SJC Hearing Thursday For OpenCourt
A judge of the highest court in Massachusetts will hear arguments tomorrow (Thursday) for and against whether the state should prevent the operators of a media project from recording courtroom proceedings that are otherwise open to the public.
OpenCourt is a pilot project of WBUR, Boston’s NPR news station, designed to apply new approaches to coverage and technology in an effort to cultivate greater transparency in the American justice system. Among other initiatives, OpenCourt has been videostreaming live out of Quincy District Court, one of the busiest district courts in the state, since May 2011.
A hearing before Supreme Judicial Court Justice Margot Botsford is scheduled for 4 p.m. this Thursday, August 9, in the Holmes Courtroom of the John Adams Courthouse in Boston.
This is the second time since OpenCourt’s launch in May of 2011 that a Justice of the SJC has been asked to decide whether to limit the scope of the project or cease its operation altogether. In March of this year in a ruling on the Commonwealth vs. Barnes case, Judge Botsford wrote on behalf of the full court that OpenCourt could continue operating and that movements by the state to redact footage legally recorded in a public courtroom would be a violation of First Amendment press protections.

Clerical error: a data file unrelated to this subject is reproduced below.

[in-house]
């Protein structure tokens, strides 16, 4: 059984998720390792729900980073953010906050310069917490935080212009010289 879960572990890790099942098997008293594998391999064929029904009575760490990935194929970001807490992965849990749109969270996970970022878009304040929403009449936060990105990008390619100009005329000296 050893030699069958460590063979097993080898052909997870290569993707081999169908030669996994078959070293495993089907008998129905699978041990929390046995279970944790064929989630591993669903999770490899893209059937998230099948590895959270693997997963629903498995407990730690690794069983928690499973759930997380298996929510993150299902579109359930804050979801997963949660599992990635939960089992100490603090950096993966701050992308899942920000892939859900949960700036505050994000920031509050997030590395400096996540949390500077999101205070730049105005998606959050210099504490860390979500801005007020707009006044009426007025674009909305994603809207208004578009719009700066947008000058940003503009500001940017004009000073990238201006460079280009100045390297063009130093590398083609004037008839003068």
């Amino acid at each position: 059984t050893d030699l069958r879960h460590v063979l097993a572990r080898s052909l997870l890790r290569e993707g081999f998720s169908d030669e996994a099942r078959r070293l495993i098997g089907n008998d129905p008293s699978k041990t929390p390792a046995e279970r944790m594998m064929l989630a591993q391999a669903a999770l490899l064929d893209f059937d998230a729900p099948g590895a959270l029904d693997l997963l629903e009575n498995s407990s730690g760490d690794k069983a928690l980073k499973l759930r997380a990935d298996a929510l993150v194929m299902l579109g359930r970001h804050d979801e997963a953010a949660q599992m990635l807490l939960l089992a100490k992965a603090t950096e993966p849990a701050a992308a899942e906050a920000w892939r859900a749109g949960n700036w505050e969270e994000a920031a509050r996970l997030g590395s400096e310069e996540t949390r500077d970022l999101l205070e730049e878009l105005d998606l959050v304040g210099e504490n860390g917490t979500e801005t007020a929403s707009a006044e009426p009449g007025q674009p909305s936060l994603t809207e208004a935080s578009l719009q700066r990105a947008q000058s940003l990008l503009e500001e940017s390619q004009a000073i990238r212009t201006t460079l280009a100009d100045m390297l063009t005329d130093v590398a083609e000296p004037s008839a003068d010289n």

Since then, OpenCourt had moved forward with plans to start recording and livestreaming from Courtroom A at the Quincy District Court. Once a date was set to begin coverage on July 16, the Committee for Public Counsel Services (CPCS) joined Norfolk County District Attorney Michael Morrissey’s office in filing petitions for relief against Quincy District Court justices who would allow OpenCourt to record hearings in Courtroom A.
Tomorrow’s hearing includes four parties. The defendants are justices of the Quincy District Court, as represented by a Special Assistant to the Attorney General (SAAG). The plaintiffs are the Norfolk County District Attorney’s Office and CPCS, who each filed separate petitions for relief (SJ-2012-0306 and SJ-2012-0308). WBUR/OpenCourt is an intervenor in the case.
The Patriot Ledger wrote an editorial last week decrying District Attorney Michael Morrissey for his efforts to stymie OpenCourt’s operation.